Legislation designed to streamline hydroelectric power licensing and relicensing was approved by a majority vote in the House.
The bill, called the Hydropower Policy Modernization Act of 2017 — or officially House Resolution 3043 — passed the Republican-controlled House with a 257-166 advantage.
The policy’s primary purpose is to allow the Federal Energy Regulatory Commission to extend its preliminary permitting for an additional four years with the potential for an additional four years, while also establishing FERC as the lead agency in coordinating pertinent federal authorizations and reviews.
The bill also ensures that both conventional hydroelectric and marine generation are recognized by Congress as “renewable” forms of energy.
“As the largest source of renewable energy in the United States, we need to modernize the way we license and relicense hydropower,” said Rep. Cathy McMorris Rodgers, R-Wash., who introduced the bill. “This legislation will do that.”
The right policy for the right time
H.R. 3043 comes at a particularly important juncture, with more than 500 hydro projects expected to enter the FERC relicensing process through 2030. These projects represent about half of all licensed plants under FERC jurisdiction, and about a third of all licensed hydro capacity.
McMorris Rodgers said she also hopes the bill would encourage additional hydro development at non-powered dam infrastructure — potentially unlocking significant amounts of clean energy as many states continue working toward meeting their renewable portfolio standards.
According to recent U.S. Department of Energy studies, just 3% of the more than 80,000 dams in the U.S. are being used for hydroelectric generation. The outstanding 97% represents up to 12 GW of opportunity.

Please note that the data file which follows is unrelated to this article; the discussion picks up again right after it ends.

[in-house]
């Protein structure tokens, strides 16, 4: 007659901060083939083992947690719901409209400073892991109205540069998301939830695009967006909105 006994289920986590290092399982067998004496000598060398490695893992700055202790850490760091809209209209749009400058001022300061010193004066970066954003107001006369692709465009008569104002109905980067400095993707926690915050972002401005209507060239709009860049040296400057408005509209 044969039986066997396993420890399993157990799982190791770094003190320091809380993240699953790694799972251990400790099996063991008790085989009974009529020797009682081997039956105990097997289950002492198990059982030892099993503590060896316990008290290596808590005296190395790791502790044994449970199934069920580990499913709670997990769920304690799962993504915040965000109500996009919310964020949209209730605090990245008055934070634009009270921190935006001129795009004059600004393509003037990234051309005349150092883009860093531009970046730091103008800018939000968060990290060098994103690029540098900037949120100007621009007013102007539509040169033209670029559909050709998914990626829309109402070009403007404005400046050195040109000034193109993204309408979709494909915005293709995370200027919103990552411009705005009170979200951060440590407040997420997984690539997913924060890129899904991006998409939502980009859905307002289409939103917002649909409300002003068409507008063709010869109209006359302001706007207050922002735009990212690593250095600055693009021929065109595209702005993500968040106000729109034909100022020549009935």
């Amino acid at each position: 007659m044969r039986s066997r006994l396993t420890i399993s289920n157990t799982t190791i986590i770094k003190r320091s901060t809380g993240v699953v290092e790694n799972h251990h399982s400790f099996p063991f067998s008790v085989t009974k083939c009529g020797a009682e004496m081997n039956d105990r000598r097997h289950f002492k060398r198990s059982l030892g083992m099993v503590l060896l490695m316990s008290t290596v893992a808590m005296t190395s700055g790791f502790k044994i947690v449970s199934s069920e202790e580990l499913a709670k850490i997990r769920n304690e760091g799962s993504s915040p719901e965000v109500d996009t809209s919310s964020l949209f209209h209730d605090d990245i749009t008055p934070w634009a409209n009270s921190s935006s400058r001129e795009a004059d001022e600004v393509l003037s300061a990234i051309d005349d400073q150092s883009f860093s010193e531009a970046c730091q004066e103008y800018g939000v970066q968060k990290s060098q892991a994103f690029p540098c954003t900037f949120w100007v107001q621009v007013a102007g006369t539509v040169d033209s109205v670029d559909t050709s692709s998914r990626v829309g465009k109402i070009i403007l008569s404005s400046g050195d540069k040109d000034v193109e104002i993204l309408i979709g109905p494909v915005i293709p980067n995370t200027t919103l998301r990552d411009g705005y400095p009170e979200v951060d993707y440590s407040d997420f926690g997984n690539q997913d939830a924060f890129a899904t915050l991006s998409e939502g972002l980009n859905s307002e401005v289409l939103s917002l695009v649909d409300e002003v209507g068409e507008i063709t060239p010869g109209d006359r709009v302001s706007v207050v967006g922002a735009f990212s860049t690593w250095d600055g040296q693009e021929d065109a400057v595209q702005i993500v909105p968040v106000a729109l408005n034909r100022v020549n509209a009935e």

“We could double hydropower production without building a single new dam, simply by updating and streamlining,” McMorris Rodgers said.
The Hydropower Policy Modernization Act of 2017 now moves to the Senate for further consideration.
Omitted from the bill
A bipartisan amendment to H.R. 3043, introduced by Reps. John Garamendi and Doug LaMalfa — both of California — would have required FERC to conduct a supplemental environmental review of the state’s Oroville Dam and related facilities before its relicensing.
According to Garamendi’s office, the last environmental review was finished in 2007 and no new one has been conducted since the spillway suffered “significant structural damage” in February 2017.
“The safety and environmental impact of the Oroville Dam is clearly an immediate concern for my constituents,” Garamendi said. “After this year’s frightening events, the federal government owes it to local residents and the entire state to conduct a thorough review before issuing a new operating license.”
If accepted, the amendment would have allowed additional time for FERC to review safety and environmental concerns raised by local communities, including sediment accumulation in the Feather River and other potential downstream impacts.
Despite the amendment being dropped from consideration, Garamendi said he’ still hopeful FERC will perform its due diligence before relicensing the facility.
“My message to FERC is clear,” the Representative said. “You must do this so that there is full protection and full understanding of the potential impact that this dam will have on communities, our water supply, as well as flooding.”
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